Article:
Digital has already transformed entire industries. It is now necessitating a change in companies' organizational structures as well. In a prior column I wrote about "Digital Is a Philosophy," which details how digital insights and techniques can be used to make all marketing and advertising better. Digital channels give advertisers first-hand and real-time information about their customers. This information could make them more competitive and better able to respond to customer needs by innovating their products and services.
Digital Perturbs Traditional "Org Charts"
However, the typical corporate "org chart" stymies any of these benefits. For example, if the sales department is separate from the product development department, the insights that salespeople have about customers seldom get fed back to the product development people systematically. Even if this does happen, it is usually far too infrequent or slow. In other examples, marketing departments may be separate from market research departments or IT departments. By the time market research commissions, fields, analyzes, summarizes, and sends the customer insights to the marketing department it may be too late to impact ongoing campaigns. Also, advertisers' websites may be handled by the IT department and the web analytics that reveal customers' intent and demand are underutilized in optimizing marketing campaigns while they are still in progress.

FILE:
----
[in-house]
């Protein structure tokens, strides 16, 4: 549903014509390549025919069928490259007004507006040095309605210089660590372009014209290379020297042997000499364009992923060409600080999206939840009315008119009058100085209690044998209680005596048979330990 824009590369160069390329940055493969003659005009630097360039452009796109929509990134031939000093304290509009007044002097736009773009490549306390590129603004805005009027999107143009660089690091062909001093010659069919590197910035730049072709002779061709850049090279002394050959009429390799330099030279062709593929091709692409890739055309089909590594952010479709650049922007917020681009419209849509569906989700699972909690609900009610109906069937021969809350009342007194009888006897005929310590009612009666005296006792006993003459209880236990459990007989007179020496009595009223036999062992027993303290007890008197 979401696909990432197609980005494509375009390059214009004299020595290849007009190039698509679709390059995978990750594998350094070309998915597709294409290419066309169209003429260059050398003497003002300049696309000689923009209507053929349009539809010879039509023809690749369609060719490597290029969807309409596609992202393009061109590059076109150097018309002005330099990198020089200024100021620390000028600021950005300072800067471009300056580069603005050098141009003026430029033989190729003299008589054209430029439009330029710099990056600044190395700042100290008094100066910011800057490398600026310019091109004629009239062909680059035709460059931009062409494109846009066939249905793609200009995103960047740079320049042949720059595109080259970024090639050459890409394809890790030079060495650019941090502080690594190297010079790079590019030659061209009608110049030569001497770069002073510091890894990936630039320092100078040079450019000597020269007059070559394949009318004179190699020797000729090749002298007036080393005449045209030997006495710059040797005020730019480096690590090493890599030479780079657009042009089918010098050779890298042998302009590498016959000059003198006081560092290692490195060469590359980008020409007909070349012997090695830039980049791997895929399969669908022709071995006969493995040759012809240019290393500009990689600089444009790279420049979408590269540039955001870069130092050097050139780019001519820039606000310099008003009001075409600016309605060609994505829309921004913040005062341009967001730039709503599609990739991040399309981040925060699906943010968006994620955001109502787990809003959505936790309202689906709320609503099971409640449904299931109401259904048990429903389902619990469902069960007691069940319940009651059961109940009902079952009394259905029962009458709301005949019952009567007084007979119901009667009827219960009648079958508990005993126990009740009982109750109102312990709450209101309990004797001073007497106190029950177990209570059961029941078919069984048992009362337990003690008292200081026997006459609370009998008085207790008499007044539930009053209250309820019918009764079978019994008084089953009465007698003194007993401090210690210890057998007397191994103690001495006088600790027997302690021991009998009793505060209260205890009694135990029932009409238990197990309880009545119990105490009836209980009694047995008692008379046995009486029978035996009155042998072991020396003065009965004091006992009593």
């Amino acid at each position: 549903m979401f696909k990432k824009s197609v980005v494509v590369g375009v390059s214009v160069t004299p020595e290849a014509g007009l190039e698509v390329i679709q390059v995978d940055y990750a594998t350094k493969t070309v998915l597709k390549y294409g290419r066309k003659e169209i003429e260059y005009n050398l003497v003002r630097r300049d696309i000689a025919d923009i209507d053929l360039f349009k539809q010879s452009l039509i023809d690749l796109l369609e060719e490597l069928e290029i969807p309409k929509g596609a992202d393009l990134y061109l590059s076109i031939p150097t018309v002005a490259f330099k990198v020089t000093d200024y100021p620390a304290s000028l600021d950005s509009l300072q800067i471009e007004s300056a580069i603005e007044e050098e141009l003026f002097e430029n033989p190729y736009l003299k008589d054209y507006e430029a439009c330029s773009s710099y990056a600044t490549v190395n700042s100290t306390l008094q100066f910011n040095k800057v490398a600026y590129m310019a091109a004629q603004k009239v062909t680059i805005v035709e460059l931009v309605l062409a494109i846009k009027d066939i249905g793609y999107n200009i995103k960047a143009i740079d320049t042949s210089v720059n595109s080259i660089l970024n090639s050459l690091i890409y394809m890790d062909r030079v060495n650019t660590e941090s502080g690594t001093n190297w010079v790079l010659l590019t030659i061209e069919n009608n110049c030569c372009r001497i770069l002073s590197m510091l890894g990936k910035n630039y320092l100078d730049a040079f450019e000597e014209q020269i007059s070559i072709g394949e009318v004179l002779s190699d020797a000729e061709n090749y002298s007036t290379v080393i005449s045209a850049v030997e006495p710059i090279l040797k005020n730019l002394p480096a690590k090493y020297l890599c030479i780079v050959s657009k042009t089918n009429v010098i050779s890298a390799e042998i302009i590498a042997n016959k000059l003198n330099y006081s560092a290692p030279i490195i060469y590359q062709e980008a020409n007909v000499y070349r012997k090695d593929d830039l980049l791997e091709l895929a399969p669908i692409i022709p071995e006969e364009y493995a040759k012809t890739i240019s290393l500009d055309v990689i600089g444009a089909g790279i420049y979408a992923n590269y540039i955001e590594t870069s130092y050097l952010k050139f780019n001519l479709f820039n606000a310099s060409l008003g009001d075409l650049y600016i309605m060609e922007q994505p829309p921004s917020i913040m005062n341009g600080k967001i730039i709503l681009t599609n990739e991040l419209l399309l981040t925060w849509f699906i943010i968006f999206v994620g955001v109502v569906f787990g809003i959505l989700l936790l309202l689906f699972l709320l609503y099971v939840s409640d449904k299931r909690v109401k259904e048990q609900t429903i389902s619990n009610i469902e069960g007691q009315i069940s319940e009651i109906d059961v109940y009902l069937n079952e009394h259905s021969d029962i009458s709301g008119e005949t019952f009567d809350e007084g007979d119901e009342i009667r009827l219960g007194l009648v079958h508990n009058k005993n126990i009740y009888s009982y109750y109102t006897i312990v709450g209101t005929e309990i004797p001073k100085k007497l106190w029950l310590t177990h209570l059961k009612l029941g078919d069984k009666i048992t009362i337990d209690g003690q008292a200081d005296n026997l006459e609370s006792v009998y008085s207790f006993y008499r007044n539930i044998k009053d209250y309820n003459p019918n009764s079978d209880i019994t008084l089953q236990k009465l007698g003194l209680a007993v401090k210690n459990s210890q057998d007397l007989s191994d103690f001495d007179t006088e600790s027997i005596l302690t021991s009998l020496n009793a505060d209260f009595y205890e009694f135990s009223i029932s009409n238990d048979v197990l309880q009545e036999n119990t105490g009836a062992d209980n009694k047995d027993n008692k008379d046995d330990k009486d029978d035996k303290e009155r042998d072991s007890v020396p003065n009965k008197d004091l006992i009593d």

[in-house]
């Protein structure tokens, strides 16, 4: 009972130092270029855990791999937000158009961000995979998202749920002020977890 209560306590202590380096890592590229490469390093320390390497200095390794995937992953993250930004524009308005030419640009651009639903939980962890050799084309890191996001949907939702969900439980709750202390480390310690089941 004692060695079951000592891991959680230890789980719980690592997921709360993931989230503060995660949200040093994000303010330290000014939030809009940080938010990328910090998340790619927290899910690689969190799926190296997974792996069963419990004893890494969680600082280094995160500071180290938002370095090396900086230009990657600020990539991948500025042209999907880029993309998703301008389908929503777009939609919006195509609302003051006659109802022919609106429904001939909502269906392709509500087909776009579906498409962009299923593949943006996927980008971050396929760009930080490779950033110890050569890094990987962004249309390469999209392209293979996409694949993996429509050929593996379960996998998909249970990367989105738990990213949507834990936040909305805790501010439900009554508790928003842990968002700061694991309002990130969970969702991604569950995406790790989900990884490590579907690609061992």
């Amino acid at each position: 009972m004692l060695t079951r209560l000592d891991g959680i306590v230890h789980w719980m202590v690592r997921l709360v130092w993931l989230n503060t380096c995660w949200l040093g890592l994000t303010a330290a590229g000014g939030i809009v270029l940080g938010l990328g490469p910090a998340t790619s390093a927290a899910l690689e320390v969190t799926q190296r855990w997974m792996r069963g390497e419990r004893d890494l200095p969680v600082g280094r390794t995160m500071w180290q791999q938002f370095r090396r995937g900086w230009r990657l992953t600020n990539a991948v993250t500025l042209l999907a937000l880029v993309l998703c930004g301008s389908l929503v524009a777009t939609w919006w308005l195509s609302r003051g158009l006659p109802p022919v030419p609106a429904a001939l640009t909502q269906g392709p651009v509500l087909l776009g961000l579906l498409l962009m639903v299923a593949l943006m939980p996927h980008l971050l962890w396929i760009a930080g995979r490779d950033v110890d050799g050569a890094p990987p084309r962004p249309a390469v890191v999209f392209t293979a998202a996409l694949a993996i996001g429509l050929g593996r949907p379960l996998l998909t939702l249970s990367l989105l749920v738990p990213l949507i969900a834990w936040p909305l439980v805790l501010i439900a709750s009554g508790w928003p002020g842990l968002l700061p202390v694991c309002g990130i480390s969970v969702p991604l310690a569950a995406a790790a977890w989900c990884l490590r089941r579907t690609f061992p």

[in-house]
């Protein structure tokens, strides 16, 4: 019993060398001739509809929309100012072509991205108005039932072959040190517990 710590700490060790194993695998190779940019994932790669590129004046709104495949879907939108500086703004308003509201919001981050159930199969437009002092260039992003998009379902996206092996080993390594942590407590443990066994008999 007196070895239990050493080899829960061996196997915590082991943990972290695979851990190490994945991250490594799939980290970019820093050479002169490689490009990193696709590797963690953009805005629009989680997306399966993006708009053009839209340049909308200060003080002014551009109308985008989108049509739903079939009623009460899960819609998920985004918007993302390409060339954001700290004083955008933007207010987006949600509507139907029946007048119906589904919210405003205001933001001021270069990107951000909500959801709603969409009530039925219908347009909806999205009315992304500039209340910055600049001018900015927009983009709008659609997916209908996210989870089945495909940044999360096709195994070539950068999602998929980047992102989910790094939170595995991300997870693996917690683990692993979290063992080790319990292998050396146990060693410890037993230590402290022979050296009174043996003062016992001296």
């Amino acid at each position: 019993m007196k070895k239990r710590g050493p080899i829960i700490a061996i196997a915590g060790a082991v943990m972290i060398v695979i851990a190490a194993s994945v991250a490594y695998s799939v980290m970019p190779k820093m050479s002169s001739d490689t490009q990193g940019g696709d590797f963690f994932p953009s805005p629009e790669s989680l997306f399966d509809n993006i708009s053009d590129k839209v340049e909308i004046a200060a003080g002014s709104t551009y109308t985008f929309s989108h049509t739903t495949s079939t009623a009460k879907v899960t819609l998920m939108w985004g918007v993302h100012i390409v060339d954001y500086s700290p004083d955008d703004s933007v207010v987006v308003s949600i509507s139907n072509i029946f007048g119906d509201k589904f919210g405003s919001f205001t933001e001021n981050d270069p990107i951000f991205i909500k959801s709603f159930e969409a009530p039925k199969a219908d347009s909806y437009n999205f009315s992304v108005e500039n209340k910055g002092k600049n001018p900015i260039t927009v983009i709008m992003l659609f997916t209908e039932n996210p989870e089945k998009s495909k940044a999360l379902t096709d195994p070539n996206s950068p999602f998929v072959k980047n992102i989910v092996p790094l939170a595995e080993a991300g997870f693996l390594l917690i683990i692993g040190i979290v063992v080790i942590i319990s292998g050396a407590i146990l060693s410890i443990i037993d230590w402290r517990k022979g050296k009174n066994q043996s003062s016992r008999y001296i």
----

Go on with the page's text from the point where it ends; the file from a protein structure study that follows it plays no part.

Furthermore, because there are so many different departments doing different things, the process of approvals - to get all the necessary parties to approve any action - stifles innovation or delays it to the point of irrelevance. This problem further manifests itself in the form of different departments hiring different agencies for different tasks. If the departments themselves don't share data and knowledge, the chances of their agencies sharing data for efficiency and optimization are less than nil.
Finally, there's the question - where does digital fit? Or where does social media fit? I've seen it in IT departments, PR departments, brand managers, marketing departments, e-marketing groups, or its own department. But, actually, "digital" should be thought of as a "group service" like HR or finance, which intersects with every department. Digital insights can inform brand planning, make market research more detailed, impact supply chain planning, drive product innovation, etc. Digital insights should be used in and by every department.
Speedy Innovation Beats Slow Innovation Any Day